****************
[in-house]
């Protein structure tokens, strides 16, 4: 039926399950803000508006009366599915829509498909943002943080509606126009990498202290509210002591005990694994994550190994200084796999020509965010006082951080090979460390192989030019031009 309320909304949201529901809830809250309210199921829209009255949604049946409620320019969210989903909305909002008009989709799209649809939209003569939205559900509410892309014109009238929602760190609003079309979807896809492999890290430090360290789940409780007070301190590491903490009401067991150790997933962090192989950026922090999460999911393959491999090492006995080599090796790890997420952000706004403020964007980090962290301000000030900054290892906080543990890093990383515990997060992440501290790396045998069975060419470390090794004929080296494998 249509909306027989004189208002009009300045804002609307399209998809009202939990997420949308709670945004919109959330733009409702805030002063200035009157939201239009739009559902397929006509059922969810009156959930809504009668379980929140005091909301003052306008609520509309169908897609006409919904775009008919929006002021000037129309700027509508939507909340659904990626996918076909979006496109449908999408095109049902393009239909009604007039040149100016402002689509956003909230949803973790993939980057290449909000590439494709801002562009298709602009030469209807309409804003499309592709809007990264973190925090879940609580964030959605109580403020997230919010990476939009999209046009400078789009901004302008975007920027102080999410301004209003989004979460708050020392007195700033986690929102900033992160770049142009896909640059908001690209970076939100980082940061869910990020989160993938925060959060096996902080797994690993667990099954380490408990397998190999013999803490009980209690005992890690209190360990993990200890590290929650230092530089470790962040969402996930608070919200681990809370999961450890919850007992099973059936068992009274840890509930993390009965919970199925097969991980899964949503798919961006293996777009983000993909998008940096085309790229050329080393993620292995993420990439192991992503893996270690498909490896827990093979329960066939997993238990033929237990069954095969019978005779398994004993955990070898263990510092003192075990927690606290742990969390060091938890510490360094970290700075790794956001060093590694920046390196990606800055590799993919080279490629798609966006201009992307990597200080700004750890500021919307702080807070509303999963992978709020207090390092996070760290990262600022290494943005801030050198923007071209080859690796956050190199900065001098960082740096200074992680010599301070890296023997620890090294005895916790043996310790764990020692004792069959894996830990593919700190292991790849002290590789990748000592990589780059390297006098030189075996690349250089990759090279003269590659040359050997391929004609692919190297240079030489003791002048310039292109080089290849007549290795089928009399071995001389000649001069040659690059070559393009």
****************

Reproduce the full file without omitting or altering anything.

[in-house]
């Protein structure tokens, strides 16, 4: 039926399950803000508006009366599915829509498909943002943080509606126009990498202290509210002591005990694994994550190994200084796999020509965010006082951080090979460390192989030019031009 309320909304949201529901809830809250309210199921829209009255949604049946409620320019969210989903909305909002008009989709799209649809939209003569939205559900509410892309014109009238929602760190609003079309979807896809492999890290430090360290789940409780007070301190590491903490009401067991150790997933962090192989950026922090999460999911393959491999090492006995080599090796790890997420952000706004403020964007980090962290301000000030900054290892906080543990890093990383515990997060992440501290790396045998069975060419470390090794004929080296494998 249509909306027989004189208002009009300045804002609307399209998809009202939990997420949308709670945004919109959330733009409702805030002063200035009157939201239009739009559902397929006509059922969810009156959930809504009668379980929140005091909301003052306008609520509309169908897609006409919904775009008919929006002021000037129309700027509508939507909340659904990626996918076909979006496109449908999408095109049902393009239909009604007039040149100016402002689509956003909230949803973790993939980057290449909000590439494709801002562009298709602009030469209807309409804003499309592709809007990264973190925090879940609580964030959605109580403020997230919010990476939009999209046009400078789009901004302008975007920027102080999410301004209003989004979460708050020392007195700033986690929102900033992160770049142009896909640059908001690209970076939100980082940061869910990020989160993938925060959060096996902080797994690993667990099954380490408990397998190999013999803490009980209690005992890690209190360990993990200890590290929650230092530089470790962040969402996930608070919200681990809370999961450890919850007992099973059936068992009274840890509930993390009965919970199925097969991980899964949503798919961006293996777009983000993909998008940096085309790229050329080393993620292995993420990439192991992503893996270690498909490896827990093979329960066939997993238990033929237990069954095969019978005779398994004993955990070898263990510092003192075990927690606290742990969390060091938890510490360094970290700075790794956001060093590694920046390196990606800055590799993919080279490629798609966006201009992307990597200080700004750890500021919307702080807070509303999963992978709020207090390092996070760290990262600022290494943005801030050198923007071209080859690796956050190199900065001098960082740096200074992680010599301070890296023997620890090294005895916790043996310790764990020692004792069959894996830990593919700190292991790849002290590789990748000592990589780059390297006098030189075996690349250089990759090279003269590659040359050997391929004609692919190297240079030489003791002048310039292109080089290849007549290795089928009399071995001389000649001069040659690059070559393009």